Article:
We've got news for you.

Register on BusinessLIVE at no cost to receive newsletters, read exclusive articles & more.
Register now

Barclays CEO Jes Staley abruptly stepped down on Monday, the latest titan of global finance whose exit was prompted by ties to financier and sex offender Jeffrey Epstein.

Staley’s departure came after UK regulators shared with Barclays the preliminary findings of their multiyear probe into what he told the bank’s board about his relationship with Epstein after the latter’s 2019 arrest on sex trafficking charges.

Barclays purchased a majority stake in SA’s Absa in 2005, marking its return to the country after 18 years, before disposing of it again in 2017.

It was after a review led by Staley, who became Barclays CEO late in 2015, that the British bank decided to exit its African business and sell down a stake in Absa that was at the time worth about £3.5bn, as it sought to focus on its core US and UK markets. The three-year separation programme was completed in 2020, with Barclays contributing about R13bn.

Barclays trading chief CS Venkatakrishnan, who is known as Venkat, will replace Staley.

Barclays promoted Venkat and global head of banking Paul Compton in 2020 as part of its plans to eventually replace Staley. Chair Nigel Higgins started looking outside the bank for possible successors in early 2020 but put the process on hold to avoid destabilising the firm during the pandemic, according to people familiar with the matter. Barclays confirmed on Monday that it had reviewed external candidates but did not immediately respond to a request to comment further.

The regulators’ findings have not yet been made public. In a joint statement, the Prudential Regulation Authority and Financial Conduct Authority said they “do not comment on ongoing investigations or regulatory proceedings beyond confirming the regulatory actions as detailed in the firm’s announcement”.

No findings

Barclays said “the investigation makes no findings that Mr Staley saw, or was aware of, any of Mr Epstein’s alleged crimes”.

Staley’s ties with Epstein date back to his time running JPMorgan’s private bank. Epstein regularly brought him business and the pair were close professionally, a person familiar with the matter has previously said.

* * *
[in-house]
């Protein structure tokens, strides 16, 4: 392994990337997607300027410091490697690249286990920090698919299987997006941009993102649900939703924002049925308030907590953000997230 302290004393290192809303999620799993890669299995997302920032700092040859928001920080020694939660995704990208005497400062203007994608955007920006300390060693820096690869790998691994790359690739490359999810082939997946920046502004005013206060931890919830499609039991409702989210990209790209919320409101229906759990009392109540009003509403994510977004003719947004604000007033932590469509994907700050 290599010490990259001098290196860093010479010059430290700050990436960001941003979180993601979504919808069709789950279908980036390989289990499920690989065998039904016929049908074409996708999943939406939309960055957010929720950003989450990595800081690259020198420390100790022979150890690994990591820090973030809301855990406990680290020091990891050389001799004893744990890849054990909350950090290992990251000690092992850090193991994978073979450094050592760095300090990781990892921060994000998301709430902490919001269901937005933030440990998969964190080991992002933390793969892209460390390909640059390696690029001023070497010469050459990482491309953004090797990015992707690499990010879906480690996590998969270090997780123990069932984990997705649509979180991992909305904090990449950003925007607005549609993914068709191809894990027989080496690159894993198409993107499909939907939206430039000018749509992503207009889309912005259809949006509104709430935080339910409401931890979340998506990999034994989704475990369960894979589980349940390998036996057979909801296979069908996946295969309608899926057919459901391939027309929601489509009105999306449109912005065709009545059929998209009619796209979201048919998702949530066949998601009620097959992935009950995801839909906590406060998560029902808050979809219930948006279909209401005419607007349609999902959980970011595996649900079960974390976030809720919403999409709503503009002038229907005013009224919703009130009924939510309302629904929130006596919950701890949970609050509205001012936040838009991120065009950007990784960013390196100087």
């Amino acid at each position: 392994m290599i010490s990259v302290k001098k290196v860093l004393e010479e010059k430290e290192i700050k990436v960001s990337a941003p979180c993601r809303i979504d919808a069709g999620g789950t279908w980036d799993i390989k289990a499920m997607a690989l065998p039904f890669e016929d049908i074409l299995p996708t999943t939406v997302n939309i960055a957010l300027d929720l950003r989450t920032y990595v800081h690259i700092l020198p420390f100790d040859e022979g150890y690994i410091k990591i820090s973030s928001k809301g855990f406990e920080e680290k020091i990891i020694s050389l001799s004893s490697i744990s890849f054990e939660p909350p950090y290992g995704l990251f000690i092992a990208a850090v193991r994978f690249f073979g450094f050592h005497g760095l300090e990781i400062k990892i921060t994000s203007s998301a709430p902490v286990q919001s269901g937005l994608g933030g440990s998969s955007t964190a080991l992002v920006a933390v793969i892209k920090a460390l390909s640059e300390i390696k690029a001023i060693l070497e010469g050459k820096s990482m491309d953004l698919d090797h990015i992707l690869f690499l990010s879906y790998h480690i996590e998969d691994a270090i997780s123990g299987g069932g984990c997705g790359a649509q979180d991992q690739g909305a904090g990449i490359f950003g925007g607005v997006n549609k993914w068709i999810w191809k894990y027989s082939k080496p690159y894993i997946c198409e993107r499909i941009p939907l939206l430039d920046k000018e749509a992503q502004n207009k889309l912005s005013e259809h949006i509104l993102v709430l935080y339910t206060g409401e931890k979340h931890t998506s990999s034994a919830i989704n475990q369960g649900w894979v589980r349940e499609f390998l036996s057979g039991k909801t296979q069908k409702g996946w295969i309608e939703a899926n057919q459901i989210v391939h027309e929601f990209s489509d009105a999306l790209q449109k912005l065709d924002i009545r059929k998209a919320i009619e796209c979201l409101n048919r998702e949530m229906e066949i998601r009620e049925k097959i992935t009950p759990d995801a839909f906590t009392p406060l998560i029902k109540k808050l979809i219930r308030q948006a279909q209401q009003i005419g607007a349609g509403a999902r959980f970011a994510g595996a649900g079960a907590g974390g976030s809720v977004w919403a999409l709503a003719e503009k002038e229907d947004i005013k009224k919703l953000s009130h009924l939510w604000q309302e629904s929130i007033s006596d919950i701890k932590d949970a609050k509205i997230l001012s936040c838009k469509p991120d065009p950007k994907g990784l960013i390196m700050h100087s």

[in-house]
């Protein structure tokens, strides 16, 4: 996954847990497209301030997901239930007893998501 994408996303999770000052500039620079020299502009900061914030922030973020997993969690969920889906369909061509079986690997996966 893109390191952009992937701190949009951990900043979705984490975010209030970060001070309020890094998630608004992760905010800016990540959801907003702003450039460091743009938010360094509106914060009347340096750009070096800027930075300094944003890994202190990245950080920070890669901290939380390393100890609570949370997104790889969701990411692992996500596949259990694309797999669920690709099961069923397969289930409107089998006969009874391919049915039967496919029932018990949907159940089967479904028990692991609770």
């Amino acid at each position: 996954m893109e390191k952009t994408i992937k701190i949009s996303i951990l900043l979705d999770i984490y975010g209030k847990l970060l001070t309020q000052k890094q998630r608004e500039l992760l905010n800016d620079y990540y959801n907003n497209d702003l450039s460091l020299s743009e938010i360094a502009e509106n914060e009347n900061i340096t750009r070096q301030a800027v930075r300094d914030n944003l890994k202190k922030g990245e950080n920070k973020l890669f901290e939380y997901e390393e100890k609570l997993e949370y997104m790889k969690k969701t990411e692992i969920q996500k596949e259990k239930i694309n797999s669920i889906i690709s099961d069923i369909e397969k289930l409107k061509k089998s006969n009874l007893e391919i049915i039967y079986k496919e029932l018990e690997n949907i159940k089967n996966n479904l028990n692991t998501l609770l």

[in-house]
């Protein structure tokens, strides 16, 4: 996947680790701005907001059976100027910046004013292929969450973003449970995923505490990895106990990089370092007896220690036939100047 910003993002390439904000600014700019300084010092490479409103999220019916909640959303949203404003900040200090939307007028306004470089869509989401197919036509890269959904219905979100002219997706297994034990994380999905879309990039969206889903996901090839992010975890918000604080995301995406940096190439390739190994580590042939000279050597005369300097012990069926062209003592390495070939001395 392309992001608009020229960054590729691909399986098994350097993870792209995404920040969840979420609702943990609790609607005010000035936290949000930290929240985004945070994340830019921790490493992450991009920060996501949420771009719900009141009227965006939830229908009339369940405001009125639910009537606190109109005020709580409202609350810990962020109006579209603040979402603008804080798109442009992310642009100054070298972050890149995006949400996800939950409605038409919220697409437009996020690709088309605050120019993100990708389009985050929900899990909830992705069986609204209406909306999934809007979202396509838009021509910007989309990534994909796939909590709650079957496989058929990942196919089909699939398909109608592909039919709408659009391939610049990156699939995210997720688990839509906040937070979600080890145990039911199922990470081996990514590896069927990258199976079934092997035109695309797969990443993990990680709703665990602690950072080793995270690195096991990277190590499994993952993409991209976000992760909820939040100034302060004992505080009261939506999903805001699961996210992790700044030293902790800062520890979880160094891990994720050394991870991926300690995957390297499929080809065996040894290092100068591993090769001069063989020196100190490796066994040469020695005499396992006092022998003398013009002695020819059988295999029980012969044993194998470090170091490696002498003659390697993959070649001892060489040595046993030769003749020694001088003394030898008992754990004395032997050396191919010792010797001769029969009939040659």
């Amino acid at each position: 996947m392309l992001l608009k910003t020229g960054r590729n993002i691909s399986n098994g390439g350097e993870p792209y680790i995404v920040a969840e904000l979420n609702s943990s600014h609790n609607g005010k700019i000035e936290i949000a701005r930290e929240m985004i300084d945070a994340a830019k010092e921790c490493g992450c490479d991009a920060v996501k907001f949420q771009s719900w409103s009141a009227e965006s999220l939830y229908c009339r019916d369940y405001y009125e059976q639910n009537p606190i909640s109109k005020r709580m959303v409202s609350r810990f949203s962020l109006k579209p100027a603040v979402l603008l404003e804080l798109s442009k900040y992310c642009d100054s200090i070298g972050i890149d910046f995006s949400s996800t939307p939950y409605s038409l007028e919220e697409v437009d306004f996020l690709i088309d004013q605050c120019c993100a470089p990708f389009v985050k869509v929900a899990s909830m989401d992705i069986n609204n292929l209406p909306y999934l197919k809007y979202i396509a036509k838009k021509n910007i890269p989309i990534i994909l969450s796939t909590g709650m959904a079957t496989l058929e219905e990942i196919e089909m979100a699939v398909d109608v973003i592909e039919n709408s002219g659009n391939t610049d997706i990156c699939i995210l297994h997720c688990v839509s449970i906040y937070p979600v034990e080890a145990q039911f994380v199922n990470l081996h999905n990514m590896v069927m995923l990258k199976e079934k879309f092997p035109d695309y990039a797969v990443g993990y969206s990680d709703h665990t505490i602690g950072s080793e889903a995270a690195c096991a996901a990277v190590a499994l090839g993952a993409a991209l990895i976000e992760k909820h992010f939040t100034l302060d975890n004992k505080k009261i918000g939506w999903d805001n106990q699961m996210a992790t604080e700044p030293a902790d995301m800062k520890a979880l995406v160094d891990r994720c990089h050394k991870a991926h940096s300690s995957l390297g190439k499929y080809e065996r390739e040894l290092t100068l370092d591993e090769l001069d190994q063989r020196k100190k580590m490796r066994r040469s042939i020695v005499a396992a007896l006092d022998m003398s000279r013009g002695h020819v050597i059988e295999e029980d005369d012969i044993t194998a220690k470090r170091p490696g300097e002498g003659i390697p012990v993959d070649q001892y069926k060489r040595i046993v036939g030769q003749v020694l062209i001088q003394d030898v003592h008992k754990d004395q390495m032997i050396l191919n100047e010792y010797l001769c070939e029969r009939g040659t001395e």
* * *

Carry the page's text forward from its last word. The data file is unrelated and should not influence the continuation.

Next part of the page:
Barclays will continue to pay Staley’s salary of £2.4m and other benefits for the next year.

Staley, an American-born JPMorgan alumnus, spent six years rebooting the investment bank built by former chief Bob Diamond. He fine-tuned the securities business and hired a swath of lieutenants from his former employer in a bid to compete with Wall Street’s biggest firms, and outperformed many European rivals.

Barclays shares have fallen about 9% during his tenure, beating a fall of about 25% in the Euro Stoxx banks index. The Dow Jones US banks index has risen 81% in the same period.

Venkat has been Barclays’ preferred candidate to take over as CEO for more than a year.

Veteran money manager Richard Buxton, the head of strategy at Jupiter Asset Management, welcomed the “complete continuity” that comes with Venkat’s appointment.

Staley’s “abrupt and unplanned departure is clearly a negative”, said Edward Firth, an analyst at Keefe, Bruyette & Woods. “That said, it is impressive that for once a big UK bank has a clear succession plan with an individual who clearly has the strengths and experience to manage the business successfully.”

Bloomberg. More stories like this are available on bloomberg.com

Barclays CEO Jes Staley will step down as of November 1. Bloomberg Intelligence’s Jonathan Tyce discusses the move on Bloomberg Markets: European Open.


Would you like to comment on this article or view other readers' comments?
Register (it’s quick and free) or sign in now.

Speech Bubbles

Please read our Comment Policy before commenting.